adnotationes

45. Augustinianum: Volume > 62 > Issue: 2
Massimiliano Ghilardi

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Since the end of the 16th century, when the perfectly preserved remains of an ancient early Christian underground cemetery were discovered accidentally along the Via Salaria in Rome, Christian antiquities were studied mainly for apologetic propaganda purposes, i.e. to defend the primacy of the Church of Rome, which was faltering under the blows of the Protestant reformers. Everything changed, however, around the middle of the 19th century, thanks to Giovanni Battista de Rossi, a famous archaeologist whose 200th birthday falls this year. This essay sets in the context of his biography the main coordinates of his training, his numerous and fundamental discoveries and his main publications, which brought him recognition in international cultural circles of the time as the “founder of Christian archaeology”, a science that was finally recognised as such, and no longer seen as just a learned pastime for amateur antiquarians.
46. Augustinianum: Volume > 62 > Issue: 2
Matteo Monfrinotti

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This paper focuses on the expression μαθηματικῶς ἀκουστέον (q.d.s. 18, 1) in light of which it is possible to confirm the close relationship that Clement establishes between the teaching of the Savior and the duty of those who, confronting the wisdom of divine teaching, cannot exempt themselves from a careful investigation of the Word and are required to conduct research with the utmost awareness of the message so that, given the “parabolic” character of the Scriptures, every notion is understood “with mathematical rigor” without altering divine teaching in the least.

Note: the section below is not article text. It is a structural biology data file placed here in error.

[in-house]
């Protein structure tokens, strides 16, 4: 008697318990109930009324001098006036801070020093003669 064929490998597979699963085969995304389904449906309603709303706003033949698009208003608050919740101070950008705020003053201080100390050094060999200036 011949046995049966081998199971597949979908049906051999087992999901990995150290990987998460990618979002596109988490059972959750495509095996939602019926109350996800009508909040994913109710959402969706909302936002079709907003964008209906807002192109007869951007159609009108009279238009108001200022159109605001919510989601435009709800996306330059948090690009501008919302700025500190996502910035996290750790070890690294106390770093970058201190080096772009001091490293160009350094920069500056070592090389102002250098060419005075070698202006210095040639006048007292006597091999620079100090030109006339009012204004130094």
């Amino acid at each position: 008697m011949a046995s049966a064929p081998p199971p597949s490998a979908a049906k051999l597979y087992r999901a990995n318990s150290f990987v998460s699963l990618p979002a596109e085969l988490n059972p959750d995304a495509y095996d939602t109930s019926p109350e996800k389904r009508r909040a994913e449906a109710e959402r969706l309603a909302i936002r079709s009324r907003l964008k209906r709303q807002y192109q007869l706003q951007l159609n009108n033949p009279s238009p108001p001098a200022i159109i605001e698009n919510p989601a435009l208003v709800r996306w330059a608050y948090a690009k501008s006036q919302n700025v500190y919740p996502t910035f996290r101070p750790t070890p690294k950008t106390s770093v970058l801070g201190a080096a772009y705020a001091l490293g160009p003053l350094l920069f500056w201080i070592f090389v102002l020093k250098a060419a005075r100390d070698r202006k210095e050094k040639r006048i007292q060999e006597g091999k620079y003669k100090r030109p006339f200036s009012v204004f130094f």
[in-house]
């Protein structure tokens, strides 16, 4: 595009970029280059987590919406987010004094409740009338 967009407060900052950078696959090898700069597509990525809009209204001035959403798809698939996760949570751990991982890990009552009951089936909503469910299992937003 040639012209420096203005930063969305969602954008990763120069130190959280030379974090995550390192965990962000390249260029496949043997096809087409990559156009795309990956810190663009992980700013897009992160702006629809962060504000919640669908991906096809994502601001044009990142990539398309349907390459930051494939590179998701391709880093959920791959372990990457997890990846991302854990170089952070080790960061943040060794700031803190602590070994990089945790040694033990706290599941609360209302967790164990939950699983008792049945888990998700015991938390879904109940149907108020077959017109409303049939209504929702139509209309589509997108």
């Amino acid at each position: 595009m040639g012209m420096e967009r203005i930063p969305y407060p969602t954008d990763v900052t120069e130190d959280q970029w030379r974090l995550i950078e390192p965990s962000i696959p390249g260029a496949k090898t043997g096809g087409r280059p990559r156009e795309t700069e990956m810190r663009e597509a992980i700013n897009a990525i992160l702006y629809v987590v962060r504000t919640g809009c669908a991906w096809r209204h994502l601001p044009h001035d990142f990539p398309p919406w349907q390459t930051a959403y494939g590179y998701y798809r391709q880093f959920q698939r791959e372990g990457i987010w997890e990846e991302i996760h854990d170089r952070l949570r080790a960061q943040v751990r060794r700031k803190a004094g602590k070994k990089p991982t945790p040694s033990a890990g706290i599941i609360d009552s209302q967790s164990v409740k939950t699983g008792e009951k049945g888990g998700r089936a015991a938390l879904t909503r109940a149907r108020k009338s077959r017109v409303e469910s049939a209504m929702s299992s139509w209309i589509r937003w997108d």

recensiones

47. Augustinianum: Volume > 62 > Issue: 2
Felipe Suarez Izquierdo

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48. Augustinianum: Volume > 62 > Issue: 2
Antonio Gaytán

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49. Augustinianum: Volume > 62 > Issue: 2
Massimiliano Ghilardi

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50. Augustinianum: Volume > 62 > Issue: 2
Kolawole Chabi

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51. Augustinianum: Volume > 62 > Issue: 2
Rocco Ronzani

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52. Augustinianum: Volume > 62 > Issue: 2
Giuseppe Caruso

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53. Augustinianum: Volume > 62 > Issue: 2
Antonio Gaytán

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54. Augustinianum: Volume > 62 > Issue: 2
Juan Antonio Cabrera Montero

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55. Augustinianum: Volume > 62 > Issue: 2
Antonio Gaytán

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56. Augustinianum: Volume > 62 > Issue: 2
Massimiliano Ghilardi

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57. Augustinianum: Volume > 62 > Issue: 2